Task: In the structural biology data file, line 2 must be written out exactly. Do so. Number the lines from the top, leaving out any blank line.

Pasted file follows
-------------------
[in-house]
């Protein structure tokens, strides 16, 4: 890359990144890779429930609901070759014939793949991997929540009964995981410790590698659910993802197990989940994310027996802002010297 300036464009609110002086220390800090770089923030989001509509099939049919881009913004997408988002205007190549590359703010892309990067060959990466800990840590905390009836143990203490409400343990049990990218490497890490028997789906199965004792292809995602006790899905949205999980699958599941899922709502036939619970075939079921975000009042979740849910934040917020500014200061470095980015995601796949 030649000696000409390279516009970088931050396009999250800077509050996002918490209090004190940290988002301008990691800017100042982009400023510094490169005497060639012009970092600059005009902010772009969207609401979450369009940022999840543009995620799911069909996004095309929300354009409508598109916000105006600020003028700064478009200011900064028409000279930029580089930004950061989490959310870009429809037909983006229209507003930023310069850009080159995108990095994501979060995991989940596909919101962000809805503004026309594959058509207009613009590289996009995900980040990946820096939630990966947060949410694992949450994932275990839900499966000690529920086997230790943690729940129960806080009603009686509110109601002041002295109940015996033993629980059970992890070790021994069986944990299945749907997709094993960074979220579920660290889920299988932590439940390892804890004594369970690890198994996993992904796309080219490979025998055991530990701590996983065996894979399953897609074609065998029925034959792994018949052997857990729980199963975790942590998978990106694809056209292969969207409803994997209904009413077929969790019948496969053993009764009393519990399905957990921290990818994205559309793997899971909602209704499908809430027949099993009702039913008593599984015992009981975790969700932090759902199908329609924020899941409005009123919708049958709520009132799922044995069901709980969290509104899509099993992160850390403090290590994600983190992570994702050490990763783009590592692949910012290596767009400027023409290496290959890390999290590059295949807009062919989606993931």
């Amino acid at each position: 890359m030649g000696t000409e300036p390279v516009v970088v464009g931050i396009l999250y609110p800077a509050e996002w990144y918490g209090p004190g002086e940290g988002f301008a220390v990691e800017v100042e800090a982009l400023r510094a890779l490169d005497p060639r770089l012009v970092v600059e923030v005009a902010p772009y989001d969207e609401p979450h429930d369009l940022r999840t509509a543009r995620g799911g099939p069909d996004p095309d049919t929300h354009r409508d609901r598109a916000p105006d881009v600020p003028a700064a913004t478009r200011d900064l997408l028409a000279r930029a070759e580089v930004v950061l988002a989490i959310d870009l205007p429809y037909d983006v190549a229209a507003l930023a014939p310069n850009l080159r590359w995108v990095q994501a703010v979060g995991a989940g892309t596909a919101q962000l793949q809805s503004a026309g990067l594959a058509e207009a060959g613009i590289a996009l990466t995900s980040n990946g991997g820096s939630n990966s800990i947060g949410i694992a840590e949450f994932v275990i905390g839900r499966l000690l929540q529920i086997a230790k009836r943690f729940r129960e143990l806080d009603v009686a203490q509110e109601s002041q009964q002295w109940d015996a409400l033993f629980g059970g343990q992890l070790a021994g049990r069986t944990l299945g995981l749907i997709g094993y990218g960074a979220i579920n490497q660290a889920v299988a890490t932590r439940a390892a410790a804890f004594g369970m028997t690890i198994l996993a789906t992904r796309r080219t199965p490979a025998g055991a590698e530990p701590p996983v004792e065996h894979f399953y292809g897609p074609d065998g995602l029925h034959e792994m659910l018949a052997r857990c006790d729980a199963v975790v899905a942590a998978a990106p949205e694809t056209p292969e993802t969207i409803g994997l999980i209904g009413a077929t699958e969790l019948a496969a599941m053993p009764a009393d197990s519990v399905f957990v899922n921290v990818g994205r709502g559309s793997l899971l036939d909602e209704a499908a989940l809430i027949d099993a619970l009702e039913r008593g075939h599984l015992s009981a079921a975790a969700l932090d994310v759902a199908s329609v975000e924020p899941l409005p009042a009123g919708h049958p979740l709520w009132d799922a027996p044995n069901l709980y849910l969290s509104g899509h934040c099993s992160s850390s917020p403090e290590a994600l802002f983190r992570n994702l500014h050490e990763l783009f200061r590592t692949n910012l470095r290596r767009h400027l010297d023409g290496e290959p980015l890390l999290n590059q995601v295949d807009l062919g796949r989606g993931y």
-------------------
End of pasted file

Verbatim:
């Protein structure tokens, strides 16, 4: 890359990144890779429930609901070759014939793949991997929540009964995981410790590698659910993802197990989940994310027996802002010297 300036464009609110002086220390800090770089923030989001509509099939049919881009913004997408988002205007190549590359703010892309990067060959990466800990840590905390009836143990203490409400343990049990990218490497890490028997789906199965004792292809995602006790899905949205999980699958599941899922709502036939619970075939079921975000009042979740849910934040917020500014200061470095980015995601796949 030649000696000409390279516009970088931050396009999250800077509050996002918490209090004190940290988002301008990691800017100042982009400023510094490169005497060639012009970092600059005009902010772009969207609401979450369009940022999840543009995620799911069909996004095309929300354009409508598109916000105006600020003028700064478009200011900064028409000279930029580089930004950061989490959310870009429809037909983006229209507003930023310069850009080159995108990095994501979060995991989940596909919101962000809805503004026309594959058509207009613009590289996009995900980040990946820096939630990966947060949410694992949450994932275990839900499966000690529920086997230790943690729940129960806080009603009686509110109601002041002295109940015996033993629980059970992890070790021994069986944990299945749907997709094993960074979220579920660290889920299988932590439940390892804890004594369970690890198994996993992904796309080219490979025998055991530990701590996983065996894979399953897609074609065998029925034959792994018949052997857990729980199963975790942590998978990106694809056209292969969207409803994997209904009413077929969790019948496969053993009764009393519990399905957990921290990818994205559309793997899971909602209704499908809430027949099993009702039913008593599984015992009981975790969700932090759902199908329609924020899941409005009123919708049958709520009132799922044995069901709980969290509104899509099993992160850390403090290590994600983190992570994702050490990763783009590592692949910012290596767009400027023409290496290959890390999290590059295949807009062919989606993931």